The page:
More trouble is brewing for one of the world’s largest tea producers, James Finlay, after 1,300 former tea pickers filed fresh suits against the multinational in Scotland.
They are seeking compensation for injuries suffered as a result of harsh working conditions.
Behan & Okero Advocates has confirmed to the Nation that the cases have formally been filed in Scotland, and several other workers could follow suit by lodging more claims against the multinational.
The fresh cases have pushed claims against James Finlay to Sh2.614 billion, even as the Kenyan courts hold the keys to a crucial inspection of farms where workers say they suffered injuries.
Behan & Okero Advocates is working with Wales-based Hugh James Solicitors, the law firm that successfully represented coal miners in a £2 billion (Sh301 billion) compensation claim against the British government, and Scotland’s Thompson Solicitors in the Edinburgh cases.
Can of worms
For James Finlay, the cases have opened a can of worms.
Aside from the risk of paying billions of shillings in reparations, the company is staring at potential boycotts in the United Kingdom where multinationals with a Kenyan presence have previously become pariahs on account of human rights abuses.
Last year, Kakuzi PLC was blacklisted by top retail chains in Europe after a group of neighbouring residents sued the multinational’s parent companies for injuries allegedly sustained from vicious assault by security guards protecting avocado farms.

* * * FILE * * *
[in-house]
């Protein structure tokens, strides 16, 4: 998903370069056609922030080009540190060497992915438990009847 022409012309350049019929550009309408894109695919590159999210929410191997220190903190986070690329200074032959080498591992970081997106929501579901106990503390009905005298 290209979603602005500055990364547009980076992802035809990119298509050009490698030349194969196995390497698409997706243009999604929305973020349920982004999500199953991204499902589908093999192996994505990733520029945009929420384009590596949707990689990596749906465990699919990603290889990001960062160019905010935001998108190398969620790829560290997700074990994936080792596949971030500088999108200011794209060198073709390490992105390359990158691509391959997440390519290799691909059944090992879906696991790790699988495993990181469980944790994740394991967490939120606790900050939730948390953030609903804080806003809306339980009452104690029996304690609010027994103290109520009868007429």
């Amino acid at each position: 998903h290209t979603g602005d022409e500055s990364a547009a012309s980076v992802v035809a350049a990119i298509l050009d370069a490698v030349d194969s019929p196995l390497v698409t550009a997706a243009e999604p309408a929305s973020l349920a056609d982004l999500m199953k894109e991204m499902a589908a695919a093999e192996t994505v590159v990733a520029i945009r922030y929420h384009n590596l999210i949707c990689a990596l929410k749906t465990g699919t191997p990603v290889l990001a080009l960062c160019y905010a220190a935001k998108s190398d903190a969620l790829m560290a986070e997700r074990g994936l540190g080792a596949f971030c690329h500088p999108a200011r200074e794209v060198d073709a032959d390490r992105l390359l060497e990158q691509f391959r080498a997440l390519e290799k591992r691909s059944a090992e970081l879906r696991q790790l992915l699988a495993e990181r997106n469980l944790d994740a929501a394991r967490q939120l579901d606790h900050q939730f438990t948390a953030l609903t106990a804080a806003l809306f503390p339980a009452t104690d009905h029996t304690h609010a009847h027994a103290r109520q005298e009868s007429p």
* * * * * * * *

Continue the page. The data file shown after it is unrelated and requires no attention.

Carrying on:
Kakuzi lost hundreds of millions after top retailers like Tesco and Sainsbury’s suspended purchase of avocadoes grown in the multinational’s farms in Murang’a.
Seven Kenyans fired the first salvo in the All Scotland Sheriff Personal Injury Court, filing a suit in 2017 demanding that James Finlay Kenya compensates each of them with Sh2 million for injuries suffered on the multinational’s farms in Kericho and Bomet counties.
Elly Okongo Ingang’a, Lucas Onduse Omoke, Vitalis Otieno Muga, Rebecca Okenyuri Nyakondo, Joice Mongare Ochoi, Christopher Owamba Chuma and Gesula Matela Idinga each filed individual cases in Edinburgh, Scotland.